A grim follow-up to yesterday’s grim poll on opposition to his collective bargaining bill. Even more painful than the raw numbers is the fact that it’s soft support among Republicans that’s killing him.
A new Rasmussen Reports telephone survey of Likely Wisconsin Voters finds that just 34% Strongly Approve of the job he is doing, while 48% Strongly Disapprove. Overall, including those who somewhat approve or disapprove, the new Republican governor earns positive reviews from 43% and negative reviews from 57% of voters statewide…
Seventy-three percent (73%) of Wisconsin Republicans approve of the job Walker is doing. Eighty-nine percent (89%) of the state’s Democrats and 56% of voters not affiliated with either of the major parties disapprove.
Among those who voted for Walker last November, 77% approve of his performance, with 67% who Strongly Approve. As for those who voted for his Democratic opponent, Tom Barrett, 93% disapprove of how Walker is governing, including 88% who Strongly Disapprove.
He won in November with 52 percent of the vote. Per the blockquote, a majority of indies now disapprove of him, but never mind that: If Walker’s approval among Republicans was the same as his disapproval among Democrats, he’d be up near 50 percent. As it is, his rating among likely voters in Wisconsin is lower than the Unicorn Prince’s job approval among adults nationwide. Gulp.
From what I’ve seen of him, this won’t shake him a bit. Will it shake Senate Republicans? Stephen Moore has a reminder at the Journal this afternoon that all it would take to kill the bill is for three of them to go wobbly. One, Dale Schultz, has been pushing to make the bill a temporary two-year fix and pointedly didn’t attend the GOP “unity” rally a few days ago, so he’s already a lost cause. But the other 18 senators did attend, which makes me think we’re well past the point of no return here. Besides, what would they gain by caving? It would enrage Republicans, energize Democrats, and encourage unions. Maybe the recall petitions against them would be dropped, but even that’s not guaranteed: When asked about it a few days ago, the head of the Wisconsin Democratic Party refused to promise that they’d end the recall effort in exchange for killing the bill.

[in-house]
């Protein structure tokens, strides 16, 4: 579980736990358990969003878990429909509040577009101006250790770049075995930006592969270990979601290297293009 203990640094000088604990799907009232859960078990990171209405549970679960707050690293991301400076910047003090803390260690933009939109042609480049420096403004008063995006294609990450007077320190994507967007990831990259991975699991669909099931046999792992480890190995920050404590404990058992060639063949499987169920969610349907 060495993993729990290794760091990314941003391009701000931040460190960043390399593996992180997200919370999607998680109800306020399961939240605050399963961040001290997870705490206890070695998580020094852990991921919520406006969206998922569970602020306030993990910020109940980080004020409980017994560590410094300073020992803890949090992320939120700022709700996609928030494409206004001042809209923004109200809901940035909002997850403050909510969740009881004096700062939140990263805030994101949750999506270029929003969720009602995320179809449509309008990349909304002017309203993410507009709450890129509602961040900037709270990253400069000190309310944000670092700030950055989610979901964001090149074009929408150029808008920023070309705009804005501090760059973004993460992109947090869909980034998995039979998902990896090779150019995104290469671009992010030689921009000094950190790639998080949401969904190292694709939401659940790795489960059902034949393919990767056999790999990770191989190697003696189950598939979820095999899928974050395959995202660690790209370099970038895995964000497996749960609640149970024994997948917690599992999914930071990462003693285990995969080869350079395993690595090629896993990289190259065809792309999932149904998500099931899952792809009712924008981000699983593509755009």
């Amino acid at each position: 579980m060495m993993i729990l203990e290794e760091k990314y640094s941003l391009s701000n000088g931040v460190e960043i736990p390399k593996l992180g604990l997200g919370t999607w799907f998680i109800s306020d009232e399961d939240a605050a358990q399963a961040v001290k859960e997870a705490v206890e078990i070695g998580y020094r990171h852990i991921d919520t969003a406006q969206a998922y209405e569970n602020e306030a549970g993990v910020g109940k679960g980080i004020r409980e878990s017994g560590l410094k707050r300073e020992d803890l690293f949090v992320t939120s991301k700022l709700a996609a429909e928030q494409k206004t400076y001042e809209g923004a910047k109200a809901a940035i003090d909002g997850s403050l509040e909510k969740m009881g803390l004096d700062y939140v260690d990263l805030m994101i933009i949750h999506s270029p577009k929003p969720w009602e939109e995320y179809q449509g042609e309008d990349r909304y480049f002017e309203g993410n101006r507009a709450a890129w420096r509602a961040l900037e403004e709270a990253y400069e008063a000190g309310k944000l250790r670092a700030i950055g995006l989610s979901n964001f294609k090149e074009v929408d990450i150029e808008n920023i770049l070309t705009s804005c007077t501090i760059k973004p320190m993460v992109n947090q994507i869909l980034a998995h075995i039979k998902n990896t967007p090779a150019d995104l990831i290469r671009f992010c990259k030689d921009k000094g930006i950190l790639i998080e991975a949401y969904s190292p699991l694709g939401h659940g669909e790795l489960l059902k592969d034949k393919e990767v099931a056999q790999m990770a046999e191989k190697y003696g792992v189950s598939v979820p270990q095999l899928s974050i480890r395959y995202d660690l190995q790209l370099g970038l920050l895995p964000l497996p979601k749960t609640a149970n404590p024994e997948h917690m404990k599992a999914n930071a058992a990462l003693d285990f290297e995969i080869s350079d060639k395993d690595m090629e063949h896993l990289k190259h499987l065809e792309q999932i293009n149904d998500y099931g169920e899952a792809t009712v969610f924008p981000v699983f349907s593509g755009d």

Worst of all, to cave now would be to appease the obstructionist fleebagging Democrats for delaying the vote. There’s no doubt the bill would have passed weeks ago had they not skipped town; to switch now would be to reward them for doing so. Come to think of it, the most painful thing about this poll isn’t the GOP data, it’s the fact that the fugitive Dems probably did do some damage to Walker politically by buying time for protesters to sway public opinion with their “drum circle for freedom” shtick in the Capitol. Republican caucuses in other states with quirky quorum rules like Wisconsin’s must, must retaliate for that the next time they have an opportunity. If the Democrats want to mainstream this tactic, that’s fine. From now on, whenever a blue state pushes a bill to raise spending — or better yet, to give away more goodies to their crooked PEU cronies and the union shills cheering them on in the White House — just skip town. Scram. Say you’re doing it to protect taxpayers and point to the original fleebaggers in Madison as inspiration. Quid pro quo.
Update: I’m skeptical, but lefty Greg Sargent points to this local news report claiming that no fewer than four Republican senators are wavering on the collective bargaining bill. Hey, guys? If you’re worried about the liberal recall efforts against you, wait until you see the conservative efforts if you end up caving.
Sargent also cites the Moore story I linked above, but there’s actually no hard evidence in that piece of anyone rethinking his or her position. It simply says that conservatives in the state are nervous, which may just be an artifact of the recent polling. Frankly, the piece reads more like a signal aimed at grassroots righties to rally behind Senate Republicans than a genuine alarm bell.